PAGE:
Sunday, August 16, 2015

It's Time to Talk About Writing Blog Posts

Let's answer some questions I've been asked about writing blog posts.

Which comes first - the title or the post?  Actually, it doesn't matter.  Sometimes I have a great title in mind inspired by something I've seen or read.  And sometimes my beginning title isn't so great but a better one comes to me as I'm actually writing the post.  The key is to create a title that will encourage readers to visit your blog and read your post. 

What about the actual post?  Are there rules to follow?  Again, not really - and what rules there are can be bent a little if it makes your post more engaging.  This is not your high school composition class.  This is you sharing your thoughts, your knowledge, and your passion with others.  That allows for a bit more flexibility.

Should my blog post be structured in a particular manner?  There is no definitive structure for a blog post.  It is a good idea to let your readers know what the post is about as soon as possible.  I try to establish that in the first paragraph or so.  If you aren't writing educational or factual posts, then that isn't as important.  But you do need to capture your readers' attention as quickly as possible.

The end of your post is just as important as the beginning.  Don't leave your readers hanging.  Don't leave them wondering if there should be more.  When you are finished with what you have to say, summarize or draw some conclusion, but leave no doubt that your are finished. 

How long should my post be?  Truthfully - as long as it needs to be to say what you want to say.  You will notice that some of my posts are longer than others.  As long as you aren't rambling about things that have no bearing on your topic, that is usually not a problem  That being said, the average blog post is generally between 250 and 400 words.  Any shorter, and you probably not going to get as much bang for your buck.  Any longer, and unless you are providing lots of good, useful information, your reader may get bored and stop reading.  That doesn't mean you can't occasionally go shorter or longer.  Again, good content is the most important factor in blogging.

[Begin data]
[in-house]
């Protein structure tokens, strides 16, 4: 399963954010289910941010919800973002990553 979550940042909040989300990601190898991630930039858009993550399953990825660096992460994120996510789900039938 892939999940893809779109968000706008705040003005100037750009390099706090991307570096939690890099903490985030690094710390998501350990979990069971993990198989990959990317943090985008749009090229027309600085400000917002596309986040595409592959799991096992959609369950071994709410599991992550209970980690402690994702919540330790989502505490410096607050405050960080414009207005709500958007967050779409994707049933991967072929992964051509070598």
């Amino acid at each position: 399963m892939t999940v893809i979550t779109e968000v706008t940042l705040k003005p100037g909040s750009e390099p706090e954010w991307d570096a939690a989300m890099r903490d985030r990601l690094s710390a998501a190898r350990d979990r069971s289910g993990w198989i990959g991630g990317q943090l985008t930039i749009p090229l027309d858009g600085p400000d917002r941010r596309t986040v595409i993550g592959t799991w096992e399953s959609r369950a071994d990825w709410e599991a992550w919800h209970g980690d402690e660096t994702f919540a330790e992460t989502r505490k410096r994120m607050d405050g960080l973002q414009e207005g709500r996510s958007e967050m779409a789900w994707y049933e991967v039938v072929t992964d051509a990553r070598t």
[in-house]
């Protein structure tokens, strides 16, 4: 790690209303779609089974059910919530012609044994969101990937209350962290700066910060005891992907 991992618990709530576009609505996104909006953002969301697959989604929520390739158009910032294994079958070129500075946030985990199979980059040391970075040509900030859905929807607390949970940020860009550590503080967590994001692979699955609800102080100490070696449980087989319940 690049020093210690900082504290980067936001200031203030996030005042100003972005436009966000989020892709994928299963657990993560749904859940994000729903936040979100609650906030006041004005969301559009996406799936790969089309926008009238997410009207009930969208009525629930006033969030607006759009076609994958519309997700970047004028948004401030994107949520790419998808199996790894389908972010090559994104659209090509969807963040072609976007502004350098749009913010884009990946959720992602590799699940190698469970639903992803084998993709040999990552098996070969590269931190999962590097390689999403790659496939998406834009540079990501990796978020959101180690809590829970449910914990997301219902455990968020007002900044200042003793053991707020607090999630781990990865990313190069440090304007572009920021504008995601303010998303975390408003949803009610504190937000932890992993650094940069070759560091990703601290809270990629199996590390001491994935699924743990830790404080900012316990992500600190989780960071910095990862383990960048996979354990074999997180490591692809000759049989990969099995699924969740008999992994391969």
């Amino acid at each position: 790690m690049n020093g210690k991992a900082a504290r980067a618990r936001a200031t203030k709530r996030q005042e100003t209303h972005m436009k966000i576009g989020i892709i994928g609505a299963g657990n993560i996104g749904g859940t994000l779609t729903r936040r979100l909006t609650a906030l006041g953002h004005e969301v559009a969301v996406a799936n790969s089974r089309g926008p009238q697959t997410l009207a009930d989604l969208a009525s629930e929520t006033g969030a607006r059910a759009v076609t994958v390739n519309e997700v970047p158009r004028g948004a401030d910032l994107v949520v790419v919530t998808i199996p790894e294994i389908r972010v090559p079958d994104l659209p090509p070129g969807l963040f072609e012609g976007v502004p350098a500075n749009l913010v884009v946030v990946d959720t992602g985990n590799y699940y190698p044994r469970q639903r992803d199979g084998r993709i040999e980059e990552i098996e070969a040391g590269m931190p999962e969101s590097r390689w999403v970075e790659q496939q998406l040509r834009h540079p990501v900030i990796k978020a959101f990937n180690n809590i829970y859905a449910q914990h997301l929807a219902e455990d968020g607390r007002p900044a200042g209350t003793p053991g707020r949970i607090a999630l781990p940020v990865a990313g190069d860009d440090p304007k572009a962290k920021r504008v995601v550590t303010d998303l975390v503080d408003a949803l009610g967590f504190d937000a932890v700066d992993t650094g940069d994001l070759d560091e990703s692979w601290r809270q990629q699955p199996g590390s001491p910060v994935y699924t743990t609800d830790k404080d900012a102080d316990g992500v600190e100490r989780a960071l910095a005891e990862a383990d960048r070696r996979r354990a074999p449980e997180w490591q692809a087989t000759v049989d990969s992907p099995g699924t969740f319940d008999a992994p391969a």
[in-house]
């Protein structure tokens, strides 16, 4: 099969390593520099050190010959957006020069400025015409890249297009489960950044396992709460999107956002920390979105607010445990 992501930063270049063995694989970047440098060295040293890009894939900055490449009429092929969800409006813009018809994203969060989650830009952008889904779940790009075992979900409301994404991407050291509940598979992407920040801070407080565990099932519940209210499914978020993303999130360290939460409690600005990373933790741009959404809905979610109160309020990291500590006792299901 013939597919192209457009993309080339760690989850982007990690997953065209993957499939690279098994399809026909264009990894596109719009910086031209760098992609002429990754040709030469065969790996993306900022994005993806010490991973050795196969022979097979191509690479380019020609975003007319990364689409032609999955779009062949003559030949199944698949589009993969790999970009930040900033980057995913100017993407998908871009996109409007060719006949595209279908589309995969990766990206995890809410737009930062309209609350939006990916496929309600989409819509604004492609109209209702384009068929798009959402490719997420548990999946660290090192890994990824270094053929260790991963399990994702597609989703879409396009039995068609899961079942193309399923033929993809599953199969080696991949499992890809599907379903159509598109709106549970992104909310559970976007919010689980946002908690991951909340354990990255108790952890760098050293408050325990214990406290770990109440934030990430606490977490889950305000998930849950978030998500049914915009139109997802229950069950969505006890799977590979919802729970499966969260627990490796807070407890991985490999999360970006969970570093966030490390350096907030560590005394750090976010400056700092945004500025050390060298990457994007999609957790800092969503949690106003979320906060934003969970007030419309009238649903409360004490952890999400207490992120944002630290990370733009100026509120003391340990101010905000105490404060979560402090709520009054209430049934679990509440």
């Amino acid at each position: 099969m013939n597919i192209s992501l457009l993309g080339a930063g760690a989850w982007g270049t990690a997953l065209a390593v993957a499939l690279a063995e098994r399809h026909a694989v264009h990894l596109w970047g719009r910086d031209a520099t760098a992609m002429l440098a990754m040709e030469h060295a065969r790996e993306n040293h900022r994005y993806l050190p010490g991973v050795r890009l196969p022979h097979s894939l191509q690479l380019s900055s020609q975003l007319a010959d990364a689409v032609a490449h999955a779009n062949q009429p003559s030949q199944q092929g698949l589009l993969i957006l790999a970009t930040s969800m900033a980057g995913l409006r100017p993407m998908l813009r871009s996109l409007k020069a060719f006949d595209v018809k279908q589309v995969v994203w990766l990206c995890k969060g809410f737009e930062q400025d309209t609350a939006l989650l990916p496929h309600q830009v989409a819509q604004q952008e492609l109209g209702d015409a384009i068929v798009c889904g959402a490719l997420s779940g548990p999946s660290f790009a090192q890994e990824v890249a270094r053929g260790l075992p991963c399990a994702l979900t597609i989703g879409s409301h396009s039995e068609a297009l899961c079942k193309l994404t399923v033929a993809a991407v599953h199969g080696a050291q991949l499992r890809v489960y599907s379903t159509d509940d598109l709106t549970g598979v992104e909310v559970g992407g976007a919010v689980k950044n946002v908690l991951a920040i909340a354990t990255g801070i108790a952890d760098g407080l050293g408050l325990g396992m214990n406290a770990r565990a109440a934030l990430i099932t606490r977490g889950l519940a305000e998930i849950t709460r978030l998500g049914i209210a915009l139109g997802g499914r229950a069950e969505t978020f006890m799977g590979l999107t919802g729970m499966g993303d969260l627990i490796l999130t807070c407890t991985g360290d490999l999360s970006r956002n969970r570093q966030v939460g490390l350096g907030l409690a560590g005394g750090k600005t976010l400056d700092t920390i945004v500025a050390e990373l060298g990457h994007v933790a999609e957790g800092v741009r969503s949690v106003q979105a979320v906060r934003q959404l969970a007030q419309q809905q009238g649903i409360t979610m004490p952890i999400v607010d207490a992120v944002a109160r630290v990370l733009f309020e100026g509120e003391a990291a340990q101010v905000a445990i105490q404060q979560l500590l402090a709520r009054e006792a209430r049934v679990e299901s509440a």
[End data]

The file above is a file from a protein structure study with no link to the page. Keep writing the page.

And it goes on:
Sometimes I feel like I am writing a lot of fluff just to have "filler" for what would otherwise be an extremely short post?  How do I avoid this?  You don't always have to.  Sometimes, you just need to have some fluff.  Remember, your readers come from diverse backgrounds.  What makes sense to one person may completely confuse another.  If adding some filler helps make your post more cohesive and understandable, go for it.  Especially in instructional posts, more detail is often better.  No one is going to become a regular reader of your blog if they can't get what they need from it.

So when do we leave the filler out?  Just as we don't want to leave out important details or clarification for the sake of shortening our post, we don't need to make the same point three or four times just to make it longer.  If you have already made your point, you're done.  Move on.  Likewise, if you're telling a story, there is no need for elaborate, flowery narratives or extraneous details if they don't add to the story or don't clarify what you are saying. 

Like everything else in business, there are guidelines for how to write blog posts for maximum effectiveness.  But the bottom line is this - write what you know, write what you are passionate about, provide useful, interesting content, and everything else is negotiable.

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